“A good death is an extraordinary, moving and sacred experience. It can also have a healing quality, not only for the person who is involved but their families, friends and the wider community.”
Felicity Warner: ‘Gentle Dying’
Soul Midwives are non-medical, holistic companions who guide and support the dying in order to facilitate a gentle and tranquil death.
Soul Midwives (both men and women) regard every dying person as if he, or she, is the most important person in the world. All are cared for as if they are a cherished family member.
They offer a range of gentle therapies to soothe and reassure and are skilled advocates and advisors.
They are non-denominational in their pastoral support, encouraging deep conversation, with love and dignity.
Their work may begin from point of diagnosis and continue until the final day of life, with encouragement and support to live life fully, until the end.
Soul Midwives are helping to transform the personal and collective experiences of dying and living, within the community, by helping anyone facing the end of life to experience a tender, peaceful and conscious death.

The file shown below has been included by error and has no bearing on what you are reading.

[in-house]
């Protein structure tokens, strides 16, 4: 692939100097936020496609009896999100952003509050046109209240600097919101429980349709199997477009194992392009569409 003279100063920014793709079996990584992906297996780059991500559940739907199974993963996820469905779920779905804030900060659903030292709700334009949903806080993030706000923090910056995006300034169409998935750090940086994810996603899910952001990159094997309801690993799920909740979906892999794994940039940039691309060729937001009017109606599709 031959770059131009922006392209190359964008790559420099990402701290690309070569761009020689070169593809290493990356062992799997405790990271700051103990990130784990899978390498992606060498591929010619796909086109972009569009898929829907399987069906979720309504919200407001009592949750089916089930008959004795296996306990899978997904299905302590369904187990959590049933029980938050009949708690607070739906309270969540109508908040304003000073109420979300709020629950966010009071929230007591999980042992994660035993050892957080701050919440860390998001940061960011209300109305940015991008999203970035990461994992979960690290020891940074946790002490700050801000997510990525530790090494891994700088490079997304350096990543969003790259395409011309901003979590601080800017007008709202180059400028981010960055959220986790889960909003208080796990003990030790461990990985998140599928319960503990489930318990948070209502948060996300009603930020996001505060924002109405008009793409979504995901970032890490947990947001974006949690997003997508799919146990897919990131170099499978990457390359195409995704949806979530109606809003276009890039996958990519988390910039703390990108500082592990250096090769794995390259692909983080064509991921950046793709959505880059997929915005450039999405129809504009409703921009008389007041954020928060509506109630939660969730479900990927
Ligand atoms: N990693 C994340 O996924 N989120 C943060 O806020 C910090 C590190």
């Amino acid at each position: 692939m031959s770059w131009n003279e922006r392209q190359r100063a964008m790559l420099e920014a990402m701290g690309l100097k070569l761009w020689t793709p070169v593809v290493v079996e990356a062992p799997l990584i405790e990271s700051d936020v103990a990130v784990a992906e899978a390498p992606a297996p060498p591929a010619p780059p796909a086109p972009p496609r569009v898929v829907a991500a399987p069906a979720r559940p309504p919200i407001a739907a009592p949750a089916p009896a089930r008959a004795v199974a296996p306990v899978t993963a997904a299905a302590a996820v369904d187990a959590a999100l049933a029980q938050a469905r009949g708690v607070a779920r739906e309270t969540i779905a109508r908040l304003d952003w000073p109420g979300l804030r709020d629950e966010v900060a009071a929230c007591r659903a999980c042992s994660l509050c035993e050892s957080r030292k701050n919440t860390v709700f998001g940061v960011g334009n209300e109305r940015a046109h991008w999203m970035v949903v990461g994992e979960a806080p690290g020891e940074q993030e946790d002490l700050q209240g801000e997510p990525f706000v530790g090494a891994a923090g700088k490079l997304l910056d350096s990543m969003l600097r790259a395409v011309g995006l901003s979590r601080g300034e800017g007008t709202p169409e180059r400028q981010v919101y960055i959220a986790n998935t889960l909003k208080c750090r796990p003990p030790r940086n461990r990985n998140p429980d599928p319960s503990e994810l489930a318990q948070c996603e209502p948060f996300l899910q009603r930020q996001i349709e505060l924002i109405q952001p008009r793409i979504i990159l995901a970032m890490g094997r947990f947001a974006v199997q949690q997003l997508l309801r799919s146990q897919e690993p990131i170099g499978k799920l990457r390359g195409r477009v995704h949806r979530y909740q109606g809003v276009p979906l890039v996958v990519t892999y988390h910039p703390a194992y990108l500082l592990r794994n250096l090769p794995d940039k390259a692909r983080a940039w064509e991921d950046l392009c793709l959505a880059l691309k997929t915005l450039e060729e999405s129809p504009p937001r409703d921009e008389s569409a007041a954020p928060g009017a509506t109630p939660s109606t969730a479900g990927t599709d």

The Soul Midwife’s most important role is to provide comfort, continuous support and reassurance in helping a dying person to experience a tranquil and dignified end to life.
We all die. But there are good deaths, and not such good deaths. Most of us hope to die, pain free, at home, with our loved ones around us, given the choice. But not many of us actually achieve this. Most modern deaths are, at best, efficient but clinical, institutionalised, functional and soul-less. Soul Midwives ensure that death is a dignified and peaceful experience.
In traditional cultures around the world, death has always been regarded as an important rite of passage, an initiation, a journey across a spiritual threshold. Modern Soul Midwives are able to draw on these ancient skills and traditions, applying them to our modern world and using them to ease the passage of those who are dying.
Soul Midwives lovingly assist and accompany a dying person on their journey, and can provide their services within a home, hospital or hospice.
“Those who have the strength and the love to sit with a dying patient in the silence that goes beyond words will know that this moment is neither frightening, nor painful, but a peaceful cessation of the functioning of the body.”